part. So I use our wait staff because they are very creative, they’re very much into the scene of what’s going on around town or what’s trending in the world. And I use my guests. Naming is definitely not the most fun part for me. The Junction is at 348 Depot St.X


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april 23 - april 29, 2014





Send your beer news to or @avlbeerscout on Twitter








by Thom O’Hearn

Let’s get funky Catawba: Live Music: acoustic

A new location and a new festival, both featuring sour beer, are on the way from Wicked Weed

French Broad: $7 growler fills Hi-Wire: 6-course Beer Dinner @ The Junction (reservation required), 6pm LAB: $3 pint night Oskar Blues: Wednesday Night Bike Ride, 6pm

What is a Funkitorium? According to Wicked Weed, it’s a 12,000-squarefoot barrel house and sour beer tap room opening in late summer at 147 Coxe Ave. While the tasting room portion of the Funkitorium will be on the small side, the massive warehouse space — which will eventually hold up to 1,500 wine and bourbon barrels — will also be open to the public in some capacity. “There may be ropes, but you’ll be able to walk in and see the barrels for sure,” says Abby Dickinson, director of media and events for Wicked Weed. For the uninitiated, Wicked Weed uses these barrels to mingle microbes and beer to create beers like Black Angel, Amorous and the Great American Beer Festival gold-medal-winning Serenity among others. Opening a second location just two years after opening may seem to place a lot of pressure on the sour program, but that’s not the case, according to Dickinson. “We’ve actually been using a building about a third this size out in Fairview to store barrels, and we also have office space in another part of town as well. This new building will give us all the space we need [for the barrels and offices] and allow us to open some of that up to our customers as well. … It’s a natural evolution.” Nothing has been finalized yet, but the tasting room will likely have a garage door that opens up with a view of Twin Leaf across the street. There may be an outdoor area as well, though that has yet to be determined, according to Dickinson. There will definitely be between 10 and 15 taps, most of which will be devoted to sour beers and beers made with wild yeasts. Two or three taps will pour other Wicked Weed beers such as Freak of Nature Double IPA. The company


april 23 - april 29, 2014

Oyster House: $2 off growler fills Pisgah: Live Music: Bradley Carter of Sanctum Sully (bluegrass, old-time), 6pm; Food Truck: Appalachian Smoke (BBQ) Wedge: Food Truck: Root Down (comfort food, Cajun); New Release: Hellesbock, Witbier Thursday Altamont:Live Music: Stuart McNair, 9pm Asheville Brewing Company: All pints $3.50 at Merrimon location Hi-Wire: Charity Event: A portion of tasting room sales goes to Southern Off-Road Bicycle Association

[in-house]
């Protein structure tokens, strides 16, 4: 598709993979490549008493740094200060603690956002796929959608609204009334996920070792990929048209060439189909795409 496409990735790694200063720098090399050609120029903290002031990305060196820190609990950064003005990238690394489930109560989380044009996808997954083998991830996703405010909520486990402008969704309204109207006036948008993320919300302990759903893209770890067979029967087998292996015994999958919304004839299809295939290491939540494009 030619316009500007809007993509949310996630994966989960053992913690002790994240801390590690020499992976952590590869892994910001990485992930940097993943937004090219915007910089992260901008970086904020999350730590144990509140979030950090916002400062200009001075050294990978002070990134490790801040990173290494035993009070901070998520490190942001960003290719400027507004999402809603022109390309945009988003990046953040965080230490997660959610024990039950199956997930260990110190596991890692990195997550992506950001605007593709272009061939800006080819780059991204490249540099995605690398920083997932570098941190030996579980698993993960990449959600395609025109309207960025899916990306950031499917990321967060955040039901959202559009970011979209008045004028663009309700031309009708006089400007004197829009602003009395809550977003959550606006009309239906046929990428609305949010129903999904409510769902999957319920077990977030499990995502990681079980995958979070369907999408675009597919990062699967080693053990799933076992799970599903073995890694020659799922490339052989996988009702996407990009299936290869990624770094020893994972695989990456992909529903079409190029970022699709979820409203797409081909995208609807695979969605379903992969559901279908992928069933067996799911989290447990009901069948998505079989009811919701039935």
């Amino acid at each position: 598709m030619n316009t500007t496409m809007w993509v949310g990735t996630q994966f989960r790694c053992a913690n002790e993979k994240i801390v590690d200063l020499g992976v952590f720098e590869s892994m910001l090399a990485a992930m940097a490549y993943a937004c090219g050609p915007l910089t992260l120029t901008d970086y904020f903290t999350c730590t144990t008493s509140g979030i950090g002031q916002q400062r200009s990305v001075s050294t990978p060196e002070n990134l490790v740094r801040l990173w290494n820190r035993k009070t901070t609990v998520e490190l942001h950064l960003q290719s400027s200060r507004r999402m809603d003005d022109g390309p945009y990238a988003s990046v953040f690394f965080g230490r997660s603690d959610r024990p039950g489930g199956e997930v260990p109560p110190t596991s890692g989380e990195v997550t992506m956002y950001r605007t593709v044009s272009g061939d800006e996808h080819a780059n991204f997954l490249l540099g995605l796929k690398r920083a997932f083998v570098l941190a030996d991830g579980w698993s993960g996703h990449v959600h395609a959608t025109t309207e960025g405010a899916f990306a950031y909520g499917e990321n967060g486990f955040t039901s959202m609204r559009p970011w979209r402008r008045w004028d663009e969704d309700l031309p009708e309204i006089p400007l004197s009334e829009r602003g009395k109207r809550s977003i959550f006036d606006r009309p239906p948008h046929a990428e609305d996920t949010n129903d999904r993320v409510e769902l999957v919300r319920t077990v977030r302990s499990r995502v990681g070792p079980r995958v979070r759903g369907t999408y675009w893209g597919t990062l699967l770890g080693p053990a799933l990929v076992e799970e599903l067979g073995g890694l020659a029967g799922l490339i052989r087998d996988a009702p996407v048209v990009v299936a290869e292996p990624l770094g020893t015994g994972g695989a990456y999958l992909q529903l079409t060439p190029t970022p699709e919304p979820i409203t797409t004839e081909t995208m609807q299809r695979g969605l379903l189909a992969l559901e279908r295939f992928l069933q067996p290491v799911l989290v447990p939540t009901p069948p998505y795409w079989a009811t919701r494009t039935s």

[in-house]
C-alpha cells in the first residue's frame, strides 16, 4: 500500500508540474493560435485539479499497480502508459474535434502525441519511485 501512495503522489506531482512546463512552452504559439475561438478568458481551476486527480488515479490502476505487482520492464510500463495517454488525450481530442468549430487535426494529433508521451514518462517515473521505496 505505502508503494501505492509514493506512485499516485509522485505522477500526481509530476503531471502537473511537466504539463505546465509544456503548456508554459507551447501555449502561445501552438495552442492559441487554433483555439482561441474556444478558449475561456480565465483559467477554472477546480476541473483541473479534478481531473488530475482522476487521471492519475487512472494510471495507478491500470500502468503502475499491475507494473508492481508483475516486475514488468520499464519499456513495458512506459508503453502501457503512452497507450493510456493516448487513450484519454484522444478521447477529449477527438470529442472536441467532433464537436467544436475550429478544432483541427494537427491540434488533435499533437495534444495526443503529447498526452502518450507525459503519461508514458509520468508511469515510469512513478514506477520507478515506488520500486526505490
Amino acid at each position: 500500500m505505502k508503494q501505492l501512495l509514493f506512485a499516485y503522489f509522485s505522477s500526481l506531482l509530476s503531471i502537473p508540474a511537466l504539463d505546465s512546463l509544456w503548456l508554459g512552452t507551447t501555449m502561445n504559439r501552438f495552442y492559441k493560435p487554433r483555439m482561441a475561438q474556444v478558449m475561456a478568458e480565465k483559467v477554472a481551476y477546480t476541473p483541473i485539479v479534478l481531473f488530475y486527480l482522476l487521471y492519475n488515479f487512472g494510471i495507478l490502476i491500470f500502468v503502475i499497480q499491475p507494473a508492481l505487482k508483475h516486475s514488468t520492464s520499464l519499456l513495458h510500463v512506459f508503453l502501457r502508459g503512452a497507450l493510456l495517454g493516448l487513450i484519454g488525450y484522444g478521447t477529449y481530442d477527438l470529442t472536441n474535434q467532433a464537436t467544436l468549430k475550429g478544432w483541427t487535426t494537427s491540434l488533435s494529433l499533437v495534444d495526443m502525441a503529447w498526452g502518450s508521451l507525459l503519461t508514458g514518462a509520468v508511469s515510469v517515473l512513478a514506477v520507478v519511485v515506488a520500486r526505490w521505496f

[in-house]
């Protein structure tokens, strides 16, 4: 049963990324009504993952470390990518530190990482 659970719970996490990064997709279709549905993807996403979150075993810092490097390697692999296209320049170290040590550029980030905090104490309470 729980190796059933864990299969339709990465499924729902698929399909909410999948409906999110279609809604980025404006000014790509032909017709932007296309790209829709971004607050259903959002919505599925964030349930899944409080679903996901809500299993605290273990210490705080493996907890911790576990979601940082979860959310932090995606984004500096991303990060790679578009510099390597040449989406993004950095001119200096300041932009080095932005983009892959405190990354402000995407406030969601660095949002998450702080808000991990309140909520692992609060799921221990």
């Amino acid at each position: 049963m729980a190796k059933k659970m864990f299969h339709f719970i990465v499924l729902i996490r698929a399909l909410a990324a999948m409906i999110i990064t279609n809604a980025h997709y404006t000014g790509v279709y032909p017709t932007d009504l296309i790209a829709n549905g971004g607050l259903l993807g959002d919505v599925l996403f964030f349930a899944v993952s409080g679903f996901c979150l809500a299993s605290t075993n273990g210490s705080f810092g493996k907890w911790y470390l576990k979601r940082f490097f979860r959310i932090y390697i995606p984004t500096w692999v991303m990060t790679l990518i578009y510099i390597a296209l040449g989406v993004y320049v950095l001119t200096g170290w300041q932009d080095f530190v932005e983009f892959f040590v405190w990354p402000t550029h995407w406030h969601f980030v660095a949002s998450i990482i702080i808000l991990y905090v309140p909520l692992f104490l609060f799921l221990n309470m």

WICKED GOOD: Walt Dickinson, Wicked Weed co-owner and brewer, uses wine and bourbon barrels to brew the company’s signature sour beers. Photo courtesy of Wicked Weed Brewing

plans to eventually stock the location with a “robust cellar list of aged bottles,” according to Dickinson. Funk Asheville Festival While the space is projected to open in late summer or early fall, Wicked Weed is partnering with Pints for Prostates for Funk Asheville: A Gathering of Wild & Sour Beers 7-10 p.m. on Friday, May 30, to christen the space. The brewery list has not yet been announced, but expect a list of established and up-and-coming American brewers that make interesting, funky beer from lambic and gose to Flanders red and gueuze. Early RSVPs include Green Man, New Belgium, Oskar Blues, Trophy, Yazoo, Natty Greene’s and Green Bench. Tickets are $80 and on sale now via Etix. A limited number of VIP tickets will be available for $100 and will provide access for an hour preview with food provided by Wicked Weed and some of the brewers on

Oskar Blues: Live Music: Riyen Roots & Kenny Dore (blues), 6pm; Food Truck: Little Bee Thai, 4-9pm

hand. According to Wicked Weed Event Captain Micah Pulleyn, Funk Asheville will also feature unique entertainment and an art installation, “celebrating all things funky in Asheville.” Additionally, a silent auction of unique beer experiences and collectible items will benefit Pints for Prostates. “Our mission is to reach men through the universal language of beer, and this is the second year in a row that Pints for Prostates will host an Asheville Beer Week event,” says Rick Lyke, founder of Pints for Prostates.X







Pisgah: Live Music: Aaron Burdett Band w/ The Everydays (Americana, folk), 9pm; Food Truck: Root Down (Cajun, comfort food) Southern Appalachian: Live Music: Hunnilicious (country), 7-9pm Wedge: Food Truck: Tin Can Pizzeria Friday Altamont:Live Music: East Coast Dirt, 9:30pm Asheville Brewing Company: “Hop Domination:” Mystery hop series at both locations Catawba: French Broad River Fest pre-party w/ The Blue Dragons, 5-10pm; Release: Le Sexxxy Saison Hi-Wire: Food: Slow Smokin’ Barbecue, 3-9pm Oskar Blues: Live Music: Plankeye Peggy (rock), 6pm; Firkin Friday: Lime Dale’s

Altamont: All Goes West w/ Brand New Life, 9pm; Specialty Tap: Goose Island